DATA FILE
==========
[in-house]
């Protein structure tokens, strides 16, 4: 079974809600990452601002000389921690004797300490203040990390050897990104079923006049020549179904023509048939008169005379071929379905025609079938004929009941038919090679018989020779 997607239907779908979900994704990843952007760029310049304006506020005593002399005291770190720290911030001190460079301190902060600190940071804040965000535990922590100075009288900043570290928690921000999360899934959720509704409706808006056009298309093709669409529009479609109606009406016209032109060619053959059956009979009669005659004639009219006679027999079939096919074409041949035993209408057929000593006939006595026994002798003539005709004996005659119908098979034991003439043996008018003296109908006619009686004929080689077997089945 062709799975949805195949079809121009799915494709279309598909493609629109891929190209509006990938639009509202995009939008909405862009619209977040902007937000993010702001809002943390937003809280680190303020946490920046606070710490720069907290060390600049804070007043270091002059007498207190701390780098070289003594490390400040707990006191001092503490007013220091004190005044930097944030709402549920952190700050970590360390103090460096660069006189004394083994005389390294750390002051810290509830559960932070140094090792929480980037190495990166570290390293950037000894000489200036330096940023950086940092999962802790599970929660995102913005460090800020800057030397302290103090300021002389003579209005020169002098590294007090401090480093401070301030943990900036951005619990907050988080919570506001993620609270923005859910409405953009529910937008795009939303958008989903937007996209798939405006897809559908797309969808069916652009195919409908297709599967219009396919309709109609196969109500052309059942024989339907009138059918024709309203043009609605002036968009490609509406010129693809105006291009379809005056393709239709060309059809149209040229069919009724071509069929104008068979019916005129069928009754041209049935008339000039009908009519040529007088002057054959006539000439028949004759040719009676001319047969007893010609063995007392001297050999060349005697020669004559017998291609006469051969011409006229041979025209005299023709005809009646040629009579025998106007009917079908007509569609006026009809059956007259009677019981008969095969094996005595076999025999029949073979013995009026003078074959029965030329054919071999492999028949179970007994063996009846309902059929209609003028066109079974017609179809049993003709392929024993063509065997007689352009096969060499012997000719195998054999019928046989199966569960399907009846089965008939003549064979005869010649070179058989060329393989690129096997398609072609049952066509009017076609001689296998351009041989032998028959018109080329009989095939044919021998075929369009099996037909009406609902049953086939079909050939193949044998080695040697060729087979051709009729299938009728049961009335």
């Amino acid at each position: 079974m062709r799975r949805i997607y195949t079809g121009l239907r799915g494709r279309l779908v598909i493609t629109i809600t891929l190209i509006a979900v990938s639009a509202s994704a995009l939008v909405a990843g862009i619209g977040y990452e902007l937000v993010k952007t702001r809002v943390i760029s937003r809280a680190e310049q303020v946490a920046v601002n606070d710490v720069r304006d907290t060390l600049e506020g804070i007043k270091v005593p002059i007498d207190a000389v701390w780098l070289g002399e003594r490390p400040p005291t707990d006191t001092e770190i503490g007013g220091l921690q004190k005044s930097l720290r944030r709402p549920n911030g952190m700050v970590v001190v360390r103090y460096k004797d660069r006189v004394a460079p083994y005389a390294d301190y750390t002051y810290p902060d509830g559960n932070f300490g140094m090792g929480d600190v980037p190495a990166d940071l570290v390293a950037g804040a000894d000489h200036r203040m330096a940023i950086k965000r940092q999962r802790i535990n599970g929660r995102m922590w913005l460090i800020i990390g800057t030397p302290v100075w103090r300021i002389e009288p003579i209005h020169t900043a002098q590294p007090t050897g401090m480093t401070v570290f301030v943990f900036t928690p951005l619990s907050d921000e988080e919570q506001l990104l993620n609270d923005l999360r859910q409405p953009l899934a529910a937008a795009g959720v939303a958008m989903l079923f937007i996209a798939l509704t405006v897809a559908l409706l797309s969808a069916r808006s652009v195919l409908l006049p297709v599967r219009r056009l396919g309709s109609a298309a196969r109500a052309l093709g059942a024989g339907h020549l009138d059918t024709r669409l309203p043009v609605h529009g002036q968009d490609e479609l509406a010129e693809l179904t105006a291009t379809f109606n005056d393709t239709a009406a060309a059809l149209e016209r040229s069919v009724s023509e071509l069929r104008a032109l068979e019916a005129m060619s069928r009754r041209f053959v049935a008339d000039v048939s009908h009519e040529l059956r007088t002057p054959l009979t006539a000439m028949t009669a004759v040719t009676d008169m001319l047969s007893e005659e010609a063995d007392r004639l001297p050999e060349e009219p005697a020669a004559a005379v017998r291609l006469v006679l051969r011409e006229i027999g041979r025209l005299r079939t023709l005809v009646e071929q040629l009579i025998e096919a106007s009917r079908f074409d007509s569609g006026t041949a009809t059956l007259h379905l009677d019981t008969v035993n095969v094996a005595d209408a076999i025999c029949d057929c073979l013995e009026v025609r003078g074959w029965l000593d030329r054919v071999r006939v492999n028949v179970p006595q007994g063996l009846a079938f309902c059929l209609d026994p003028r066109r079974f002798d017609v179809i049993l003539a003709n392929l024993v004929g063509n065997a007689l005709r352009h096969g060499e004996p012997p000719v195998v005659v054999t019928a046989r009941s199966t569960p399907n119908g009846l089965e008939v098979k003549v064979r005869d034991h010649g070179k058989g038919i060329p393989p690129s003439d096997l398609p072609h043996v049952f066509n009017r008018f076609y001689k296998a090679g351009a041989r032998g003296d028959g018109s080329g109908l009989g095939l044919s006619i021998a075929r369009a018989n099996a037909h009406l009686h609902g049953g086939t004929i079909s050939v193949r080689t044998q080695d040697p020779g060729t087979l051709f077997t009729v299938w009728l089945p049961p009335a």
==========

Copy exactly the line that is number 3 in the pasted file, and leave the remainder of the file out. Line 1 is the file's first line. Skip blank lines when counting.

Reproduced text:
């Amino acid at each position: 079974m062709r799975r949805i997607y195949t079809g121009l239907r799915g494709r279309l779908v598909i493609t629109i809600t891929l190209i509006a979900v990938s639009a509202s994704a995009l939008v909405a990843g862009i619209g977040y990452e902007l937000v993010k952007t702001r809002v943390i760029s937003r809280a680190e310049q303020v946490a920046v601002n606070d710490v720069r304006d907290t060390l600049e506020g804070i007043k270091v005593p002059i007498d207190a000389v701390w780098l070289g002399e003594r490390p400040p005291t707990d006191t001092e770190i503490g007013g220091l921690q004190k005044s930097l720290r944030r709402p549920n911030g952190m700050v970590v001190v360390r103090y460096k004797d660069r006189v004394a460079p083994y005389a390294d301190y750390t002051y810290p902060d509830g559960n932070f300490g140094m090792g929480d600190v980037p190495a990166d940071l570290v390293a950037g804040a000894d000489h200036r203040m330096a940023i950086k965000r940092q999962r802790i535990n599970g929660r995102m922590w913005l460090i800020i990390g800057t030397p302290v100075w103090r300021i002389e009288p003579i209005h020169t900043a002098q590294p007090t050897g401090m480093t401070v570290f301030v943990f900036t928690p951005l619990s907050d921000e988080e919570q506001l990104l993620n609270d923005l999360r859910q409405p953009l899934a529910a937008a795009g959720v939303a958008m989903l079923f937007i996209a798939l509704t405006v897809a559908l409706l797309s969808a069916r808006s652009v195919l409908l006049p297709v599967r219009r056009l396919g309709s109609a298309a196969r109500a052309l093709g059942a024989g339907h020549l009138d059918t024709r669409l309203p043009v609605h529009g002036q968009d490609e479609l509406a010129e693809l179904t105006a291009t379809f109606n005056d393709t239709a009406a060309a059809l149209e016209r040229s069919v009724s023509e071509l069929r104008a032109l068979e019916a005129m060619s069928r009754r041209f053959v049935a008339d000039v048939s009908h009519e040529l059956r007088t002057p054959l009979t006539a000439m028949t009669a004759v040719t009676d008169m001319l047969s007893e005659e010609a063995d007392r004639l001297p050999e060349e009219p005697a020669a004559a005379v017998r291609l006469v006679l051969r011409e006229i027999g041979r025209l005299r079939t023709l005809v009646e071929q040629l009579i025998e096919a106007s009917r079908f074409d007509s569609g006026t041949a009809t059956l007259h379905l009677d019981t008969v035993n095969v094996a005595d209408a076999i025999c029949d057929c073979l013995e009026v025609r003078g074959w029965l000593d030329r054919v071999r006939v492999n028949v179970p006595q007994g063996l009846a079938f309902c059929l209609d026994p003028r066109r079974f002798d017609v179809i049993l003539a003709n392929l024993v004929g063509n065997a007689l005709r352009h096969g060499e004996p012997p000719v195998v005659v054999t019928a046989r009941s199966t569960p399907n119908g009846l089965e008939v098979k003549v064979r005869d034991h010649g070179k058989g038919i060329p393989p690129s003439d096997l398609p072609h043996v049952f066509n009017r008018f076609y001689k296998a090679g351009a041989r032998g003296d028959g018109s080329g109908l009989g095939l044919s006619i021998a075929r369009a018989n099996a037909h009406l009686h609902g049953g086939t004929i079909s050939v193949r080689t044998q080695d040697p020779g060729t087979l051709f077997t009729v299938w009728l089945p049961p009335a």